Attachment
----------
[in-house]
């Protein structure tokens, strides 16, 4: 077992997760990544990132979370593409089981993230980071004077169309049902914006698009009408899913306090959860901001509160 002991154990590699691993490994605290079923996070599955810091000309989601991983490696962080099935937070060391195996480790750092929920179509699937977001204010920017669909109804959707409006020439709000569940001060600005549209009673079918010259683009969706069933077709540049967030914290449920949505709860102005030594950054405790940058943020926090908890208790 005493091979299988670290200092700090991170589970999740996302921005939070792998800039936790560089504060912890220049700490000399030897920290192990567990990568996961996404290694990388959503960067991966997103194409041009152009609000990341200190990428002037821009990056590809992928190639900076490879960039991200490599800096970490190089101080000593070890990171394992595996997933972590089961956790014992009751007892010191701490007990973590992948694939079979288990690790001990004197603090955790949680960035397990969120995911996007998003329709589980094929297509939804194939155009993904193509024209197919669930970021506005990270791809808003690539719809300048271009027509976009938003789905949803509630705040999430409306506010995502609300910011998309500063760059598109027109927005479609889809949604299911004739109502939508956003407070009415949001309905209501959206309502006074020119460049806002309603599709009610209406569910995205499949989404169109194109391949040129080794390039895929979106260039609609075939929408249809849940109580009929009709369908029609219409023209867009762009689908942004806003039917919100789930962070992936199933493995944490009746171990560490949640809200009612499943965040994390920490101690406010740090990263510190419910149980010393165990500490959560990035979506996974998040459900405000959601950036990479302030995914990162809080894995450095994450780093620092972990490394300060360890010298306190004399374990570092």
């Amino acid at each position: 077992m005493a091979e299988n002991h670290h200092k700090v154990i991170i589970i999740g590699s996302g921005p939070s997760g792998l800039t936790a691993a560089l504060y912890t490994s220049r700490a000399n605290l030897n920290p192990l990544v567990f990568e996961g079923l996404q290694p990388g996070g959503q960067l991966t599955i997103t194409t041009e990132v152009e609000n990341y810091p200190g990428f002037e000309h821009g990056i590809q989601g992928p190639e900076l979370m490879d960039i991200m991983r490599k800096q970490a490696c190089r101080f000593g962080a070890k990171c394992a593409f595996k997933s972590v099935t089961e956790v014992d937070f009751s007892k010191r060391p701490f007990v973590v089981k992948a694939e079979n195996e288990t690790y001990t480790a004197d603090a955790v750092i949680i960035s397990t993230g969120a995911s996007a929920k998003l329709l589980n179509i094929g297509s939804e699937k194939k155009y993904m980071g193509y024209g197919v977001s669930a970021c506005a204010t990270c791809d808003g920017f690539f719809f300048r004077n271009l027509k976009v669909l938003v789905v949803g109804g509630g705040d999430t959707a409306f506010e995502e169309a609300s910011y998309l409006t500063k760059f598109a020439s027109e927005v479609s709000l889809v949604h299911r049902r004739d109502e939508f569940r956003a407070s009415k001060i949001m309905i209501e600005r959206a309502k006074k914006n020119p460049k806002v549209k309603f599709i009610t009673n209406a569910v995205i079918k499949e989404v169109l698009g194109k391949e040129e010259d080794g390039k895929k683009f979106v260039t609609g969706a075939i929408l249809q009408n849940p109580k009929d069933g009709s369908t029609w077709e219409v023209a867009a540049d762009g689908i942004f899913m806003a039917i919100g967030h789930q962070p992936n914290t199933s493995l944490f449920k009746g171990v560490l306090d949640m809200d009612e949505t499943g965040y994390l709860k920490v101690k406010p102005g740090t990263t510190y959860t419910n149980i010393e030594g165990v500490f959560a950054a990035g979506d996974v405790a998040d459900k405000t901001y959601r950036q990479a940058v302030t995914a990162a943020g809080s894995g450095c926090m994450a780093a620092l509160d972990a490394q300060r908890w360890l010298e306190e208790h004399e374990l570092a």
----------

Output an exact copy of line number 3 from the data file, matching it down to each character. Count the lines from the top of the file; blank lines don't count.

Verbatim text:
């Amino acid at each position: 077992m005493a091979e299988n002991h670290h200092k700090v154990i991170i589970i999740g590699s996302g921005p939070s997760g792998l800039t936790a691993a560089l504060y912890t490994s220049r700490a000399n605290l030897n920290p192990l990544v567990f990568e996961g079923l996404q290694p990388g996070g959503q960067l991966t599955i997103t194409t041009e990132v152009e609000n990341y810091p200190g990428f002037e000309h821009g990056i590809q989601g992928p190639e900076l979370m490879d960039i991200m991983r490599k800096q970490a490696c190089r101080f000593g962080a070890k990171c394992a593409f595996k997933s972590v099935t089961e956790v014992d937070f009751s007892k010191r060391p701490f007990v973590v089981k992948a694939e079979n195996e288990t690790y001990t480790a004197d603090a955790v750092i949680i960035s397990t993230g969120a995911s996007a929920k998003l329709l589980n179509i094929g297509s939804e699937k194939k155009y993904m980071g193509y024209g197919v977001s669930a970021c506005a204010t990270c791809d808003g920017f690539f719809f300048r004077n271009l027509k976009v669909l938003v789905v949803g109804g509630g705040d999430t959707a409306f506010e995502e169309a609300s910011y998309l409006t500063k760059f598109a020439s027109e927005v479609s709000l889809v949604h299911r049902r004739d109502e939508f569940r956003a407070s009415k001060i949001m309905i209501e600005r959206a309502k006074k914006n020119p460049k806002v549209k309603f599709i009610t009673n209406a569910v995205i079918k499949e989404v169109l698009g194109k391949e040129e010259d080794g390039k895929k683009f979106v260039t609609g969706a075939i929408l249809q009408n849940p109580k009929d069933g009709s369908t029609w077709e219409v023209a867009a540049d762009g689908i942004f899913m806003a039917i919100g967030h789930q962070p992936n914290t199933s493995l944490f449920k009746g171990v560490l306090d949640m809200d009612e949505t499943g965040y994390l709860k920490v101690k406010p102005g740090t990263t510190y959860t419910n149980i010393e030594g165990v500490f959560a950054a990035g979506d996974v405790a998040d459900k405000t901001y959601r950036q990479a940058v302030t995914a990162a943020g809080s894995g450095c926090m994450a780093a620092l509160d972990a490394q300060r908890w360890l010298e306190e208790h004399e374990l570092a």